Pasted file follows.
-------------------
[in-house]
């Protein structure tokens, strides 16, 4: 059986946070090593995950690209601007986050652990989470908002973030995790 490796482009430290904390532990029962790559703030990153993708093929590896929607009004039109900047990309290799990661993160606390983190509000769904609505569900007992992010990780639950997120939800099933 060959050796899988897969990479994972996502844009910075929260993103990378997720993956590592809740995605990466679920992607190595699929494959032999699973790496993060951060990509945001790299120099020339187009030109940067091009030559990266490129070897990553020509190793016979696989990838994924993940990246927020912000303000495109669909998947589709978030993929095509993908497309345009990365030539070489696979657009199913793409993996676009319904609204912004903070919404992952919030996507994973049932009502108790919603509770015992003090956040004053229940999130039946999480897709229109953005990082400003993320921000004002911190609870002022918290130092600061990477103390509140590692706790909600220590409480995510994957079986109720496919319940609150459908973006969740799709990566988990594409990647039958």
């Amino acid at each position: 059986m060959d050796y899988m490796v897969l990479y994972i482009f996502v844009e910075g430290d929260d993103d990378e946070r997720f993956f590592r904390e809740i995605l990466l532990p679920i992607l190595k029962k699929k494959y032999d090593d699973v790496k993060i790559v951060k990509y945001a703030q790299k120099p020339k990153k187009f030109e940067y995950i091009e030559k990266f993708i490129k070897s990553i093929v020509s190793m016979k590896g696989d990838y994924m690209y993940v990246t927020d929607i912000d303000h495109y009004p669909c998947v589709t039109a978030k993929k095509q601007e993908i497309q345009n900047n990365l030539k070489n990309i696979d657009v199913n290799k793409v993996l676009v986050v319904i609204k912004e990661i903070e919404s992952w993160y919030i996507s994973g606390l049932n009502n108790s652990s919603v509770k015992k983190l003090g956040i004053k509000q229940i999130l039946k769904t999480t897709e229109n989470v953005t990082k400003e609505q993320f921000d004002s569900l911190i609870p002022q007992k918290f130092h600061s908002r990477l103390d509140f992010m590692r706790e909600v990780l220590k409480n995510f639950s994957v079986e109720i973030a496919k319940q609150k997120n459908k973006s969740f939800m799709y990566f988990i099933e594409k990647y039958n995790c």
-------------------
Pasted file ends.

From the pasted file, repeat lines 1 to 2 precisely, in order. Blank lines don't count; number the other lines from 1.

[in-house]
């Protein structure tokens, strides 16, 4: 059986946070090593995950690209601007986050652990989470908002973030995790 490796482009430290904390532990029962790559703030990153993708093929590896929607009004039109900047990309290799990661993160606390983190509000769904609505569900007992992010990780639950997120939800099933 060959050796899988897969990479994972996502844009910075929260993103990378997720993956590592809740995605990466679920992607190595699929494959032999699973790496993060951060990509945001790299120099020339187009030109940067091009030559990266490129070897990553020509190793016979696989990838994924993940990246927020912000303000495109669909998947589709978030993929095509993908497309345009990365030539070489696979657009199913793409993996676009319904609204912004903070919404992952919030996507994973049932009502108790919603509770015992003090956040004053229940999130039946999480897709229109953005990082400003993320921000004002911190609870002022918290130092600061990477103390509140590692706790909600220590409480995510994957079986109720496919319940609150459908973006969740799709990566988990594409990647039958």